Tags: Vatican | Denounces | Terri's | Death

Vatican Denounces Terri's Death

Thursday, 31 March 2005 12:00 AM

Cardinal Renato Martino, a top Vatican official, said Schiavo's death was a "human tragedy, but also an ethical, juridical and cultural tragedy." Speaking to reporters, he likened her loss of life in a hospice in Florida to a "death sentence executed through a cruel method."

"We are against the death penalty, and that was practically a death penalty that was inflicted on her," Martino said. "That was not a natural death. It was an imposed death."

"When you deprive somebody of food and water, what else is it? Nothing else but murder," Martino said, adding that he was speaking on the case "according to the teaching of the pope."

Before the Vatican statement Thursday, the Holy See had left comment in the hands of Martino, who heads the Pontifical Council for Justice and Peace, and other prominent church officials to oppose the removal of the feeding tube. The Vatican doesn't usually weigh in on individual cases, but the campaign by the various churchmen underscored the importance the Holy See attached to the legal battles to try to save Schiavo.

"One hopes that from this dramatic experience there matures in public opinion a greater awareness of human dignity, and that it brings greater protection for life even at the legal level," Navarro-Valls said Thursday.

Speaking of Schiavo, another leading Vatican official, Portuguese Cardinal Jose Saraiva Martins, said "an attack against life is an attack against God, who is the author of life."

The cardinal, who heads the Vatican office on sainthood, said the ailing Pope Paul II "teaches us not only with his suffering, but also with his teaching the great respect for life. Life is the most precious thing we have."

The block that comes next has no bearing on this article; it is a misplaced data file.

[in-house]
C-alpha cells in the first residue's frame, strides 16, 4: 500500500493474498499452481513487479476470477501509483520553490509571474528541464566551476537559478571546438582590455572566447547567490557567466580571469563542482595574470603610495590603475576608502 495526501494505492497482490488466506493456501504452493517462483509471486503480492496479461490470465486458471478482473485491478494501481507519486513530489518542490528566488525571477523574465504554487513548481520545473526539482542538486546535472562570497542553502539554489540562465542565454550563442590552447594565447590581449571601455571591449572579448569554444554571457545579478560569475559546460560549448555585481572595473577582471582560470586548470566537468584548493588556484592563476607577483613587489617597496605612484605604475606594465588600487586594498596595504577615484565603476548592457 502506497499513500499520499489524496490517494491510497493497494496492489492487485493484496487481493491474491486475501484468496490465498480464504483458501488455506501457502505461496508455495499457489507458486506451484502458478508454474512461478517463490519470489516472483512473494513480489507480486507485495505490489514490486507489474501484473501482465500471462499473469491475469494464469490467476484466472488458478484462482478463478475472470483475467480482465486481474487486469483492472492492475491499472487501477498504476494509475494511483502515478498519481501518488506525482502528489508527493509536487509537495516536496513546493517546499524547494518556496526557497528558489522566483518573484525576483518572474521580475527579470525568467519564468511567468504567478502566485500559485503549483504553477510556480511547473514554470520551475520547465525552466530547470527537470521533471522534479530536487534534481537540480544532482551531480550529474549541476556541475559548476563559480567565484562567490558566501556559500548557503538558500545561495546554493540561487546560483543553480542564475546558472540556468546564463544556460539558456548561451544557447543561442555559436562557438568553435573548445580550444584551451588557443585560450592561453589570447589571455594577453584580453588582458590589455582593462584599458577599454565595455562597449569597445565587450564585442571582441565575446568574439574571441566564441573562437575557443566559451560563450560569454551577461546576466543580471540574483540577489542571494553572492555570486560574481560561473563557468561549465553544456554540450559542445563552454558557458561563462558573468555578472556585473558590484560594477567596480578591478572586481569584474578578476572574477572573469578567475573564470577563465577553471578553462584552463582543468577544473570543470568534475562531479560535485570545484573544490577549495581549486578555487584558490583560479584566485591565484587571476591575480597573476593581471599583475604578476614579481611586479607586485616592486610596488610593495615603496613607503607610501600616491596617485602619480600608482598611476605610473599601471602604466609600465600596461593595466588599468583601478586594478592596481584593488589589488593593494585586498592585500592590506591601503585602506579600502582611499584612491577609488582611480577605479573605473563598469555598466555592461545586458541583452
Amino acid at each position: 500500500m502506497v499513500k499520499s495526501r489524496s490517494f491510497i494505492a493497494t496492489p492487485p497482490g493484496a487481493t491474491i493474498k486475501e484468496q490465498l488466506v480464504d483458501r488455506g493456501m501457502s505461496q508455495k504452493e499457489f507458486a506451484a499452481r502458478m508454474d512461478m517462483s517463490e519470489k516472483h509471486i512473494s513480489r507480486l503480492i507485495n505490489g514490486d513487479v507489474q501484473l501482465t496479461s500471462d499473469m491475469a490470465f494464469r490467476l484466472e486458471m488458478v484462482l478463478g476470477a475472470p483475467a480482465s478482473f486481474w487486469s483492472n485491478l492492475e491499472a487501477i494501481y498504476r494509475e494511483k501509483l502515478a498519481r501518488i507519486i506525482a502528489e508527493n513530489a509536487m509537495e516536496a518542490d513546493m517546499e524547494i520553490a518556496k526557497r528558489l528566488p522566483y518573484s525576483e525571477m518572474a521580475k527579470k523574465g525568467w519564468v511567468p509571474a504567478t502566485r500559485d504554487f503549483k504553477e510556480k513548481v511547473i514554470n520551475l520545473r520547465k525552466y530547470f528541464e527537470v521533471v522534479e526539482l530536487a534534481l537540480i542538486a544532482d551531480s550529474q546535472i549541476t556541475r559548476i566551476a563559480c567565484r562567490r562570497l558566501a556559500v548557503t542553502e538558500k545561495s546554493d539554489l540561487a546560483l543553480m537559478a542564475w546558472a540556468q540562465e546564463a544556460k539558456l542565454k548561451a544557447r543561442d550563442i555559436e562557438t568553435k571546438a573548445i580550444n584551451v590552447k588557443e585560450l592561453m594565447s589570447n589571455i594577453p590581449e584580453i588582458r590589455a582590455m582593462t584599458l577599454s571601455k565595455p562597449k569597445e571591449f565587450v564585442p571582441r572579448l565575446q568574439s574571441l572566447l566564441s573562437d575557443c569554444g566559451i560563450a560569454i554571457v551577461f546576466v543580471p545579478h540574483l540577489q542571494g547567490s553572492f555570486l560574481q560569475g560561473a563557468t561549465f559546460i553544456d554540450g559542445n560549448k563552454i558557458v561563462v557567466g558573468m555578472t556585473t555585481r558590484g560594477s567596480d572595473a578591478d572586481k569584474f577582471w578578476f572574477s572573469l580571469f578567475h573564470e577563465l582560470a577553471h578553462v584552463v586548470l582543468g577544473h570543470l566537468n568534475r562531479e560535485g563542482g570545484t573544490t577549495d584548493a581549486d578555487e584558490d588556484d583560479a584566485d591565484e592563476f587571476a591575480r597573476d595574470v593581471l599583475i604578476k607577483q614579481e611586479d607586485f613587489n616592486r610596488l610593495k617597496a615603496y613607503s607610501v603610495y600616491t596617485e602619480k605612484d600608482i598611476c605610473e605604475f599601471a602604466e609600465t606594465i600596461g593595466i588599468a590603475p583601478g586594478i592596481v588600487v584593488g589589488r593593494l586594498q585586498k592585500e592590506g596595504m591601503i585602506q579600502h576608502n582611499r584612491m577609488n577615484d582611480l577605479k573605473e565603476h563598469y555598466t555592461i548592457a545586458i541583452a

Martino, when asked who should be held responsible for Schiavo's death, replied: "the judges, her husband, whoever denied access" to feeding. The cardinal had previously appealed for Schiavo to remain on the feeding tube, which was removed by court order March 18.

Schiavo suffered severe brain damage 15 years ago. Her husband said Schiavo told him she would not want to be kept alive in a vegetative state, and insisted he was carrying out her wishes by having the tube pulled. Her parents said she needed treatment and another opportunity for life.

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Cardinal Renato Martino, a top Vatican official, said Schiavo's death was a "human tragedy, but also an ethical, juridical and cultural tragedy." Speaking to reporters, he likened her loss of life in a hospice in Florida to a "death sentence executed through a cruel...
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2005-00-31
Thursday, 31 March 2005 12:00 AM
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